Tuesday, February 14, 2012

Defining the Nebulous OSR

OSR is a fairly nebulous term, as it may cover different RPGs or years depending on who is using it.

For me, it covers D&D (and all the derivative clones) from 2E and before. It also covers Tunnels & Trolls, Avalon Hill and earlier Runequest, GDW Traveller, Chivalry & Sorcery, DragonQuest, Rolemaster / Spacemaster & MERP, Palladium Fantasy, Toon, 1st Edition Paranoia, WFRP 1e - the list goes on.

Were any of these games "tactical" in nature? I don't think so. Some where definitely rules heavy.

See, I know which games I consider to be covered under the umbrella of the nebulous "OSR", but I'm not sure what actually defines a game as being an "OSR game.

What defines an OSR style game to you?

13 comments:

  1. Hmm, yes I think I could also tell you whether a particular game was "old school" or not, but I'd have trouble defining it from the other direction.

    If I were pressed for a definition, I'd say anything published before Vampire: The Masquerade would be old school, but it's an arbitrary point and I'm sure exceptions would arise very quickly.

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  2. I'm not sure what really constitutes an OSR game, but I have to disagree and say that I think DragonQuest especially was very tactical... hex maps for combat, action points to determine how many things you could do, etc...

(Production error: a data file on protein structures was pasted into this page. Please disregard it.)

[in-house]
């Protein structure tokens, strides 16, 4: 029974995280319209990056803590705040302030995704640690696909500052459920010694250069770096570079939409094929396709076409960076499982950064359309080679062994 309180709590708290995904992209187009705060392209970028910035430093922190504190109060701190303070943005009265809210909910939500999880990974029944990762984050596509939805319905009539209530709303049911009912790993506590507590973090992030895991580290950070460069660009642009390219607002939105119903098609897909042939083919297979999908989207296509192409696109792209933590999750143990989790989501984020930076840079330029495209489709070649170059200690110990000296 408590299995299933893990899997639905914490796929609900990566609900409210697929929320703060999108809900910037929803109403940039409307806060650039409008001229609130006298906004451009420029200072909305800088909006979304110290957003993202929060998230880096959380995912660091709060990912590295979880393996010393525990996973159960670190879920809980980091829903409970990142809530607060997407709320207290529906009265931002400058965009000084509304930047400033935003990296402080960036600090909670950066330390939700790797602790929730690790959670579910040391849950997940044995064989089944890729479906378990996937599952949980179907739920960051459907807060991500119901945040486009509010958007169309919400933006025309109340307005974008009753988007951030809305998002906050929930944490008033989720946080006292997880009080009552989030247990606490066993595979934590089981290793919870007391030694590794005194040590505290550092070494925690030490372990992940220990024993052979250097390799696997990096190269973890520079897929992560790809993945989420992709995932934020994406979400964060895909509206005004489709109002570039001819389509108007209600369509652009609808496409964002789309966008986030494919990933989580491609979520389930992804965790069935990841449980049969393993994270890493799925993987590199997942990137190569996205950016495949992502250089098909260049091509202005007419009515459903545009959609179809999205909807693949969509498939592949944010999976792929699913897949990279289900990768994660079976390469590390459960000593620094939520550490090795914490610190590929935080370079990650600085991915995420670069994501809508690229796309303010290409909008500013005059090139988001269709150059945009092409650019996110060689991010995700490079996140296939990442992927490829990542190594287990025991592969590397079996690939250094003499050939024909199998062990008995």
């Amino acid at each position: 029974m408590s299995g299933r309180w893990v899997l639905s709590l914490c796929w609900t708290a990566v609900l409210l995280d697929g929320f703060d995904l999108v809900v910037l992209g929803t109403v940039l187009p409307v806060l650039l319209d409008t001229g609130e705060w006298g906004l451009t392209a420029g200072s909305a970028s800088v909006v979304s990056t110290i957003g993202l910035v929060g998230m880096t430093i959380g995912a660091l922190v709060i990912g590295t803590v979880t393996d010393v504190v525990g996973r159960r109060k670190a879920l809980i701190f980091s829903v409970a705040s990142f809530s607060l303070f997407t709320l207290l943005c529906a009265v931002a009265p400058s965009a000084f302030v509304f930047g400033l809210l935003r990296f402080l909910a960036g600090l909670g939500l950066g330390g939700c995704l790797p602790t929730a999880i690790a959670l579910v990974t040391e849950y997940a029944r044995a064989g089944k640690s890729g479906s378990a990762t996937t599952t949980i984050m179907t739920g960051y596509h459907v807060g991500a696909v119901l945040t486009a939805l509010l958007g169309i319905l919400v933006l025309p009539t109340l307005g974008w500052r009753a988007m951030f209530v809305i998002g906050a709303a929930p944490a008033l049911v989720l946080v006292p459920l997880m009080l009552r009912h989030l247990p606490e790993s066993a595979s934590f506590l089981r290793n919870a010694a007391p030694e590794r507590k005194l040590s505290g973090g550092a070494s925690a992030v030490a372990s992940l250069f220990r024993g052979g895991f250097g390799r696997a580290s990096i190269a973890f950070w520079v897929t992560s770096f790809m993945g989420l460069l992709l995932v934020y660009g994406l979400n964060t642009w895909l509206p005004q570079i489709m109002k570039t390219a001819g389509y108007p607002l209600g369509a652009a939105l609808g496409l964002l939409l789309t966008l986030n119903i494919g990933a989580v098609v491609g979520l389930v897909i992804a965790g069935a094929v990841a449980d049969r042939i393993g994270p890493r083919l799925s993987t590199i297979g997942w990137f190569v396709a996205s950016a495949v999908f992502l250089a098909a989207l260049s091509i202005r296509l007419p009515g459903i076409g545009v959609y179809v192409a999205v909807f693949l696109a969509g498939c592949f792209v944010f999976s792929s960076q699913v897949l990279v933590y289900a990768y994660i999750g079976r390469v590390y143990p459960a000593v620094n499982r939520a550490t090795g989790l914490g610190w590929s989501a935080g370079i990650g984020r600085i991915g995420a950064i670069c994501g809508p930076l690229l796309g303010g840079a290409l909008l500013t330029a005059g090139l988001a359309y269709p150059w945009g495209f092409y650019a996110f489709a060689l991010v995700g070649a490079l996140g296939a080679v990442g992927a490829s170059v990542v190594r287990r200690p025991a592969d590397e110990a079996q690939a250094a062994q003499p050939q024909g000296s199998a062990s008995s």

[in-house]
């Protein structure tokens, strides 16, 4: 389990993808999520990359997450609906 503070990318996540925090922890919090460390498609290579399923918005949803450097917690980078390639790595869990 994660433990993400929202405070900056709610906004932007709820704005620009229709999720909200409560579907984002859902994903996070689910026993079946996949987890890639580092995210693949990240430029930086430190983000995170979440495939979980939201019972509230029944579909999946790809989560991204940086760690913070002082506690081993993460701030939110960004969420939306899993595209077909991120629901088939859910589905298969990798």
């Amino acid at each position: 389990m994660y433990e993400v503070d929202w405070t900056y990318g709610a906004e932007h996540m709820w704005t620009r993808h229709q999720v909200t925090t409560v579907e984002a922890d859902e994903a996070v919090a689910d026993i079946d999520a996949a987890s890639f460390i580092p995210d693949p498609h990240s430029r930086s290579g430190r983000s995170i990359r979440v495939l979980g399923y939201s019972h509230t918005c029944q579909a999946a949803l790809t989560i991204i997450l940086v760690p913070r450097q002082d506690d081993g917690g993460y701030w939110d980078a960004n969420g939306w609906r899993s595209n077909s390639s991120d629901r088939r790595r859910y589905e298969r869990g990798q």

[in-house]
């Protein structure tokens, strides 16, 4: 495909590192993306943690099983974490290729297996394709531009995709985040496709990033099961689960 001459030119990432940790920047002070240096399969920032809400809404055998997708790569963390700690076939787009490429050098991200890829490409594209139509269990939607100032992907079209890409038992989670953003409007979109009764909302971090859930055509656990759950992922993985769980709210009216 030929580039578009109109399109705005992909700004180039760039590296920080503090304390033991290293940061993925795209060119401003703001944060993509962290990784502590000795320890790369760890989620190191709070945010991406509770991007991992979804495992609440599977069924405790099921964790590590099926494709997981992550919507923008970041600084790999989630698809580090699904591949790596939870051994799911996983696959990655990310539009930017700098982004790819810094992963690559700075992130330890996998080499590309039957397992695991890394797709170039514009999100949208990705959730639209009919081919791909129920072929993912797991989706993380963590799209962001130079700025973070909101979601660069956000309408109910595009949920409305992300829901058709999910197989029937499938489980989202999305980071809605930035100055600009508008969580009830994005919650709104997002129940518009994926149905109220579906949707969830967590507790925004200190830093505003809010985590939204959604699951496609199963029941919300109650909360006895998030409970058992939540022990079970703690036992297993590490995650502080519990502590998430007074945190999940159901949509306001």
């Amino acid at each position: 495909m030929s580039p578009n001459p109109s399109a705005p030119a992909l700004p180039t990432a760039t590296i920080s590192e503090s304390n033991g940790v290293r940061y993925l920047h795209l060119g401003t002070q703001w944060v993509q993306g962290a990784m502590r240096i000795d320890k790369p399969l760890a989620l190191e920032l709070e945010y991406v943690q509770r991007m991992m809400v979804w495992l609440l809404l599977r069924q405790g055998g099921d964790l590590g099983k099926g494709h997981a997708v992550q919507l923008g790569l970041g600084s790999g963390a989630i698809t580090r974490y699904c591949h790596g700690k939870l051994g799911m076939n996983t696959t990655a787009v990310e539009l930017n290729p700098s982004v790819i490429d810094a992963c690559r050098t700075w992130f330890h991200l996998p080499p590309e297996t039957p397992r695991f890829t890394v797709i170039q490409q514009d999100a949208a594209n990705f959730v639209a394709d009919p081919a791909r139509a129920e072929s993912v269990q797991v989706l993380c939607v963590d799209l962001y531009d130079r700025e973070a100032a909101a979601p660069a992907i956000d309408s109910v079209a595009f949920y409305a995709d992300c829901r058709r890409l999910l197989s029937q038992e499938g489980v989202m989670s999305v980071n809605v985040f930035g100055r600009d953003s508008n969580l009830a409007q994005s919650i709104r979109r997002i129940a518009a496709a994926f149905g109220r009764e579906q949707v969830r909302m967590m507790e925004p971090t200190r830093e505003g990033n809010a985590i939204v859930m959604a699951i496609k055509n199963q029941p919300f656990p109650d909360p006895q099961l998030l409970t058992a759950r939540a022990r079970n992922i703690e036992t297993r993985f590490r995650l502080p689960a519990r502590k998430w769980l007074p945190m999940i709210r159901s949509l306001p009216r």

My knee jerk opinion would be to say that Runequest, Rolemaster and Chivalry and Sorcery were also more tactical than not, but I'm remembering games from 20+ years ago so it may have just been the way my group played

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  3. This is like trying to nail jell-o to a wall. For me it isn't so much about an automatic qualifier for games that predate an arbitrary point in time. Obviously, it is about attitude and playstyle. It is also about a rules set that empowers those attitudes and playstyles. Guidelines not rules, a real DIY entitlement. I don't really use "tactical" as a guidepost, either. D&D was born of a tactical wargame, and it showed, so I can't rule a game out for that.

    So, it really comes down to attitude, not just the player/DM, but the rules themselves. Do they force a certain style of play or insist that certain rules are sacrosanct? Then they're not OSR.

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  4. It's one of those things that can be hard to describe but you know it when you see it.

    I'm with Erik our innkeeper on this one - [b]he's nailed it[/b].

    OSR to me means any RPG from 1974 through to early/mid 80's.

    Note sure what "tactical" has to do with OSR per se. Some of those were, some allowed for it (as optional rules, appendixes or sourcebooks), many weren't.

    As to those I who claim OSR is OD&D and it's derivatives just hang on there whilst I sharpen my pitchfork and rouse the rest of the villagers for a lynch mob!